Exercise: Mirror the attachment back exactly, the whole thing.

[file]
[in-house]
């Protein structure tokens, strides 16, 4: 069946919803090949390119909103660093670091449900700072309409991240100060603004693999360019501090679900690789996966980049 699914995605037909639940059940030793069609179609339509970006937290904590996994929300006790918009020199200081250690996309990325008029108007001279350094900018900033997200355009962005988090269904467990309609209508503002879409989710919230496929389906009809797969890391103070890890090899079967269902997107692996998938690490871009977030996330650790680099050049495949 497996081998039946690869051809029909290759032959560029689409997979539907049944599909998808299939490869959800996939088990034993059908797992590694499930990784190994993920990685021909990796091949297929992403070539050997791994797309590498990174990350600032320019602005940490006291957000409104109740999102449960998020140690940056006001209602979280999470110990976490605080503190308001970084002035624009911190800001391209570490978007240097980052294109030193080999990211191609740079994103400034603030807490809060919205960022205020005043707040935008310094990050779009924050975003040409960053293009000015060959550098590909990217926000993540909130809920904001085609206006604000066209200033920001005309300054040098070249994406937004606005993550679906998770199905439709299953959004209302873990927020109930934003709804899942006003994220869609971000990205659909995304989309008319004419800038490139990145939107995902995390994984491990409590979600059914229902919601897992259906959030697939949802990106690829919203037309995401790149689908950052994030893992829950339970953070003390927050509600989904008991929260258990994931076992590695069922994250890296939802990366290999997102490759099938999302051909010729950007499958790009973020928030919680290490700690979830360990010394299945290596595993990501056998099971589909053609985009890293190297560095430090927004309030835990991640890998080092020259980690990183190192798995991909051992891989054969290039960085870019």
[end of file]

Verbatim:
[in-house]
């Protein structure tokens, strides 16, 4: 069946919803090949390119909103660093670091449900700072309409991240100060603004693999360019501090679900690789996966980049 699914995605037909639940059940030793069609179609339509970006937290904590996994929300006790918009020199200081250690996309990325008029108007001279350094900018900033997200355009962005988090269904467990309609209508503002879409989710919230496929389906009809797969890391103070890890090899079967269902997107692996998938690490871009977030996330650790680099050049495949 497996081998039946690869051809029909290759032959560029689409997979539907049944599909998808299939490869959800996939088990034993059908797992590694499930990784190994993920990685021909990796091949297929992403070539050997791994797309590498990174990350600032320019602005940490006291957000409104109740999102449960998020140690940056006001209602979280999470110990976490605080503190308001970084002035624009911190800001391209570490978007240097980052294109030193080999990211191609740079994103400034603030807490809060919205960022205020005043707040935008310094990050779009924050975003040409960053293009000015060959550098590909990217926000993540909130809920904001085609206006604000066209200033920001005309300054040098070249994406937004606005993550679906998770199905439709299953959004209302873990927020109930934003709804899942006003994220869609971000990205659909995304989309008319004419800038490139990145939107995902995390994984491990409590979600059914229902919601897992259906959030697939949802990106690829919203037309995401790149689908950052994030893992829950339970953070003390927050509600989904008991929260258990994931076992590695069922994250890296939802990366290999997102490759099938999302051909010729950007499958790009973020928030919680290490700690979830360990010394299945290596595993990501056998099971589909053609985009890293190297560095430090927004309030835990991640890998080092020259980690990183190192798995991909051992891989054969290039960085870019």